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Do I Pay Taxes on Social Security?

Social Security-1

A question that I get asked often is, “Do I have to pay taxes on Social Security?” According to your number #1 silent partner (the IRS): “maybe”.

Depending on how much money you make determines if your social security gets taxed.

When There’s No Tax on Social Security

First things first, if the only income you make is social security, you do not get taxed on it. If fact, when social security is your only income, you don’t even have to file a tax return.

However, the moment you start making too much money outside of social security the IRS will tax it. You’re now asking yourself, “what’s too much money?” (Not a lot if you’re asking me.)

How much of my social security can get taxed?

The amount of tax you pay on social security is based on a cumbersome equation by the IRS called Combined Income (this is different from other IRS equations such as: Total Income or Adjusted Gross Income.)

Combined Income equals your adjusted gross income (AGI) + non-taxable interest + 1/2 of your social security benefits.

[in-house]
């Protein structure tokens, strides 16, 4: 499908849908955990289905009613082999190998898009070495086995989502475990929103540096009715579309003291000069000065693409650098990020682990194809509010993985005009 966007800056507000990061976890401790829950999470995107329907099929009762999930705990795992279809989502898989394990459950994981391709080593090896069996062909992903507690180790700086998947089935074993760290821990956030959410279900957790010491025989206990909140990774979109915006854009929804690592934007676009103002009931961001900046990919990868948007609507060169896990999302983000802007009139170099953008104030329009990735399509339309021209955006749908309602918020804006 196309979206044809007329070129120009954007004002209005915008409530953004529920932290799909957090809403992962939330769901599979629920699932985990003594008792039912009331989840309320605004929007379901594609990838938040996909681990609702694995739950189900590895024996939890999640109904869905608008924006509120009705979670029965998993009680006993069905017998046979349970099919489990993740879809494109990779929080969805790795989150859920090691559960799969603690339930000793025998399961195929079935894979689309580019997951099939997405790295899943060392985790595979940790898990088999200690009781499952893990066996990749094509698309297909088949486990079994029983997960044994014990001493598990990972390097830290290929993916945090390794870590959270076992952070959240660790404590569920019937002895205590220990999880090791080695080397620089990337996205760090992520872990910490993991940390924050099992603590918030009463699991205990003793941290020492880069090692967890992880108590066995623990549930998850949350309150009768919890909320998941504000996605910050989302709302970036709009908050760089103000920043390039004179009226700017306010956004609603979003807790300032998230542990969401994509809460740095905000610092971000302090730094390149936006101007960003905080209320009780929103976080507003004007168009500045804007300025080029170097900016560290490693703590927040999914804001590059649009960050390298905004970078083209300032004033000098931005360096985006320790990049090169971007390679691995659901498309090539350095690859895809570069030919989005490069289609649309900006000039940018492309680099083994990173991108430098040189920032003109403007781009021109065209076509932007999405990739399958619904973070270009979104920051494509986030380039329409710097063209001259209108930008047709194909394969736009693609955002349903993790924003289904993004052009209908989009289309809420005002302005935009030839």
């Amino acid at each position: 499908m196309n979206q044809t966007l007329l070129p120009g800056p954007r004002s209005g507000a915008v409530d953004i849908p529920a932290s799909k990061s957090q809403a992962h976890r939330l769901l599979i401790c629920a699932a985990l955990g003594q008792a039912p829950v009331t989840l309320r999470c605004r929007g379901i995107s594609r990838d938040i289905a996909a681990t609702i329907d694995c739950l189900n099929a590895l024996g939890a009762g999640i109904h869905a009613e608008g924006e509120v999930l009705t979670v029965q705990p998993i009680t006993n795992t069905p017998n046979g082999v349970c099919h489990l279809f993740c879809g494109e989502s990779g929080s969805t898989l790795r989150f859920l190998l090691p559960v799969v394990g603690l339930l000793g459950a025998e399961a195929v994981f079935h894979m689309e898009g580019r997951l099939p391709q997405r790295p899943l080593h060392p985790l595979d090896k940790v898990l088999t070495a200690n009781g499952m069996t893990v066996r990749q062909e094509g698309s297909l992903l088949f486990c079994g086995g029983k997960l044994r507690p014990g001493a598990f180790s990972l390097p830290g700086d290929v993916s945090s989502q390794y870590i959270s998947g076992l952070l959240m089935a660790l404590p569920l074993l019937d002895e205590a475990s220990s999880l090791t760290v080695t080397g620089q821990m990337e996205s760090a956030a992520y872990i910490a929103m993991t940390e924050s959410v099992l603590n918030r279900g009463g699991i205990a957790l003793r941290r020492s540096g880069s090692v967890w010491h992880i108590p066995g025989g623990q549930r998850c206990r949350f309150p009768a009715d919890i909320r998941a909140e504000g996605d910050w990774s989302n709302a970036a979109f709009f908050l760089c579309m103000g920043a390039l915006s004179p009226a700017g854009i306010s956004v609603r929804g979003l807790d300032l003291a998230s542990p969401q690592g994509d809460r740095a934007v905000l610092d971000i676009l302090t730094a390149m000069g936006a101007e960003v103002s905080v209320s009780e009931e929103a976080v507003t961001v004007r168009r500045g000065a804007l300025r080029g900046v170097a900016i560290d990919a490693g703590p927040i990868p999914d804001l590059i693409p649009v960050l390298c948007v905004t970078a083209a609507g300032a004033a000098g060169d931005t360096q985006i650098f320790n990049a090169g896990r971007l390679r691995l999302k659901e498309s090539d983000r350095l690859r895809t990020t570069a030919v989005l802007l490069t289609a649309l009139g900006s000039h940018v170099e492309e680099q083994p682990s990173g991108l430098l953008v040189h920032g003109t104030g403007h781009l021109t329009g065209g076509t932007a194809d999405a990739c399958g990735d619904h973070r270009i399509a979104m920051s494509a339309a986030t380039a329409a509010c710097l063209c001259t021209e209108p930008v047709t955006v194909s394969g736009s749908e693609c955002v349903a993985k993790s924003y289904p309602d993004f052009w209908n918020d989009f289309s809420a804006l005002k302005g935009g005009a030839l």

If your combined income is greater than certain combined income thresholds, you will pay tax on between 50% to 85% of your social security.

You’re now asking yourself, “what are the combined income thresholds?” (Once again… not a lot if you’re asking me.)

IRS Social Security Thresholds

The combined income thresholds are different depending on whether you’re single or married. If you’re single and your combined income is between $25K to $34K, you pay tax on 50% of your social security. If your combined income is more than that, you will pay tax on up to 85% of your social security. The thresholds are a little wider if you’re married, but not by much.

Here’s a chart that shows you how much of your social security could get taxed.

Filing Status50% of Social Security taxedup to 85% of Social Security taxed
Single, and your combined income is:between $25,000 to $34,000More than $34,000
Married, and your combined income is:between $32,000 to $44,000More than $44,000


Jerry is a retired teacher and makes $20,000 a year from social security. He also receives $40,000 a year from his pension. His combined income is $50,000 ($40,000 pension + 1/2 of $20,000 social security). Since his combined income is over $34,000, he will pay tax on $17,000 of his social security benefits ($20,000 x 85%.)


I know what you’re thinking, “why are they attacking my social security?” Because that’s how the Government rolls. The moment you make too much money, they will always want some of it, even your social security.

In case you’re wondering how much in social security you’re getting; your social security is based on the number of social security credits you’ve earned over 40 years. I wrote an article about it, check it out here.